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After his two-year injury hell Galway's hurling captain has a different outlook

David Collins isn’t lacking enthusiasm for Sunday’s clash with Dublin.

Galway hurler David Collins.
Galway hurler David Collins.
Image: James Crombie/INPHO

IT’S NOT HARD to sense a feverish excitement in Galway hurling captain David Collins.

At 31 he’s an elder statesman in the squad preparing to face Dublin next Sunday.

But after missing out on a chunk of his career with a nightmare ankle injury, these are weeks that he savours.

“When I look back now, I think the only reason that I am here still is because of the injury I picked up in 2007.

“That gave me the recovery time of nearly two and a half years to get back into, just let the body naturally recover. I went away on holidays for 3 or 4 months, refreshed and came back.

(It’s) 100% now. I would obviously strap it up every time I play because the chance that it could go again would be career-ending if it did go again. It’s good, thank God.

“Since the two and a half years I was off, I was more aggressive towards it than I was ever before that. I think when I was playing before I got injured, I was more in a comfort zone.

‘Rosy’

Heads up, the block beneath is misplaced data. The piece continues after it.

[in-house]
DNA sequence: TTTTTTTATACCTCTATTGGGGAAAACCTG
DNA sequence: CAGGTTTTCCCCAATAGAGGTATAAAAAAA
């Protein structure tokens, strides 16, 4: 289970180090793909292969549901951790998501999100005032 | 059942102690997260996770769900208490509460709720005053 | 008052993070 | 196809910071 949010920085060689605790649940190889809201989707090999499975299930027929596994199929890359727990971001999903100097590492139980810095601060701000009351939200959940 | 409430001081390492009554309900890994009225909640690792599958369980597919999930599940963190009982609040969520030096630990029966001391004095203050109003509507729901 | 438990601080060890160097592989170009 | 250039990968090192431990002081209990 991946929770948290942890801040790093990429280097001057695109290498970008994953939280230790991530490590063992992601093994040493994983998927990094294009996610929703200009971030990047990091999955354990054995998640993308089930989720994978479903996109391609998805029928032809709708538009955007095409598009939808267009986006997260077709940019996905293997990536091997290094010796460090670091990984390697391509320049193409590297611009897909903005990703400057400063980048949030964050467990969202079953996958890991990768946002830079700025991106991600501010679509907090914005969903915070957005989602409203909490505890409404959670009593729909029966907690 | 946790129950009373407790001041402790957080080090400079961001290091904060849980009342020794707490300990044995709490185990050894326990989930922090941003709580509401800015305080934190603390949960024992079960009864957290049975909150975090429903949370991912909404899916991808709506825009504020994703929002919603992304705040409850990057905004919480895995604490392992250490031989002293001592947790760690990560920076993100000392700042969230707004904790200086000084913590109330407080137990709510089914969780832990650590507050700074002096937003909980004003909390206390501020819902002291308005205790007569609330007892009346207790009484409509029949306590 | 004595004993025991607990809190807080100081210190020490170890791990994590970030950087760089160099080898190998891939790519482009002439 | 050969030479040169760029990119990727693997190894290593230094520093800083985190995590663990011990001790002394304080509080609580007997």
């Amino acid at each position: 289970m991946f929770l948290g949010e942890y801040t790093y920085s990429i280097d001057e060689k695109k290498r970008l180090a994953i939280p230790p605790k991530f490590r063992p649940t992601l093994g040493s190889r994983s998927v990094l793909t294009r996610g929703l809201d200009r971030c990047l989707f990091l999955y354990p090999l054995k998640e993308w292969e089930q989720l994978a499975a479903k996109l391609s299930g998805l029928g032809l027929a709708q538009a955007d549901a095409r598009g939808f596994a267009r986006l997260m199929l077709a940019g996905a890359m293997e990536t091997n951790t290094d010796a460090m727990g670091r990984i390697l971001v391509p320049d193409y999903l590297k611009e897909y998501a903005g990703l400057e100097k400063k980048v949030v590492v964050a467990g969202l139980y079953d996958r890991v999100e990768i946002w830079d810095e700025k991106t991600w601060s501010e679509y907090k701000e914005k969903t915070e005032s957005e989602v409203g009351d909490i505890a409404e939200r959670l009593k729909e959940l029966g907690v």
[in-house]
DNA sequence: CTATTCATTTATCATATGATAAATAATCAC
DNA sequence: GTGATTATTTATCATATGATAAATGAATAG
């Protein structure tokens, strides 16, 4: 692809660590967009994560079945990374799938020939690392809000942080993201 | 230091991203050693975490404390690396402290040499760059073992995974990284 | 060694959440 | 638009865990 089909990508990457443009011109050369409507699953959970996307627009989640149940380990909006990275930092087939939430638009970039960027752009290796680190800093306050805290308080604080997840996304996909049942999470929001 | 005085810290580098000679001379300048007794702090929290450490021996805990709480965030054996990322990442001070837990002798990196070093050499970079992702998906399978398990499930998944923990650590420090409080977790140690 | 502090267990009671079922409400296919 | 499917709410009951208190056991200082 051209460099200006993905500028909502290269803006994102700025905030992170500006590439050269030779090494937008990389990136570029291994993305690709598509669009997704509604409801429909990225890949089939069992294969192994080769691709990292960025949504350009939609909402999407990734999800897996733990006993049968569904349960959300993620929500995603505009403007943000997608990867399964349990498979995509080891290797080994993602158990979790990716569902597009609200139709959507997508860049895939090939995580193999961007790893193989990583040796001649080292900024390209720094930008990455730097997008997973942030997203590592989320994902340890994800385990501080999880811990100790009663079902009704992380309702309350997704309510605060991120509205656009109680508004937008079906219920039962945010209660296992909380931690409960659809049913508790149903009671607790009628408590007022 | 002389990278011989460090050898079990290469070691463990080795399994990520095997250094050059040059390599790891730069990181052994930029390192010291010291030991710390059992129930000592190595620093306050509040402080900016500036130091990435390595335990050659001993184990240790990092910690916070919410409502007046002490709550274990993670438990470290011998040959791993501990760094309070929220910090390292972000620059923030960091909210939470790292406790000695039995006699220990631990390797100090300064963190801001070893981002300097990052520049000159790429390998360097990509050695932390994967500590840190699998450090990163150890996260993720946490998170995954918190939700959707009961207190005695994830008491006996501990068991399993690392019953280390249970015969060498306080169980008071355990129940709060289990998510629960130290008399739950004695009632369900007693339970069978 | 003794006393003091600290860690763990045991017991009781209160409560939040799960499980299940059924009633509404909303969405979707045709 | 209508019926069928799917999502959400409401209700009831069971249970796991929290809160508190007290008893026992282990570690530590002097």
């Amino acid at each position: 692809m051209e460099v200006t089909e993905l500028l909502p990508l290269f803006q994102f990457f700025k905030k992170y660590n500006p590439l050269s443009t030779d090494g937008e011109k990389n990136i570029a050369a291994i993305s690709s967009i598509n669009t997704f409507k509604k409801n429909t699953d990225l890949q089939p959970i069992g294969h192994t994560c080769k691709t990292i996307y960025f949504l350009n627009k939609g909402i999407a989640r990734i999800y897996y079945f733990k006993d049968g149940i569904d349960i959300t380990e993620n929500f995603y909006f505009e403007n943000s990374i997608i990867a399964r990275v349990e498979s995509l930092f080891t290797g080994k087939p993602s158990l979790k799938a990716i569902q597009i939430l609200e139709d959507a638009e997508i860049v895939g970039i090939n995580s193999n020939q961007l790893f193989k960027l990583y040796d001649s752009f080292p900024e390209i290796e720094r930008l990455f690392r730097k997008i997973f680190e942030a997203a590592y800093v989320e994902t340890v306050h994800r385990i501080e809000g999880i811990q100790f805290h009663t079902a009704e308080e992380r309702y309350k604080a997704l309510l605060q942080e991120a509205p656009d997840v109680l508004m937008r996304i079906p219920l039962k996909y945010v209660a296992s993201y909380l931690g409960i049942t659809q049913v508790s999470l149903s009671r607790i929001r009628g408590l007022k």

“I just thought everything was rosy and it was grand and we’d win All-Ireland’s, and I’d be here for a long time. Next thing bang it’s gone. It makes you realise that life goes on when you get injured.”

Liberty Insurance GAA #DriveSafer Campaign Launch David Collins at the launch of the Liberty Insurance GAA 'DriveSafer' campaign. Source: Brendan Moran/SPORTSFILE

The evolution of the game has increased the pressure on players according to Collins.

“The young lads now are 19, 20, coming in fit, lean, and aggressive, and everything in their life in hurling. Whereas back in the day, there was a lot more relaxed atmosphere, a lot less pressure, and I think players enjoyed it more.

Mental Health

“The pressure added, now, has a lot to do with players’ mental health, at the moment, because you are in the spotlight the whole time, in Croke Park, in front of 40,000 people.

“You make one mistake and people are drilling it down your neck.”

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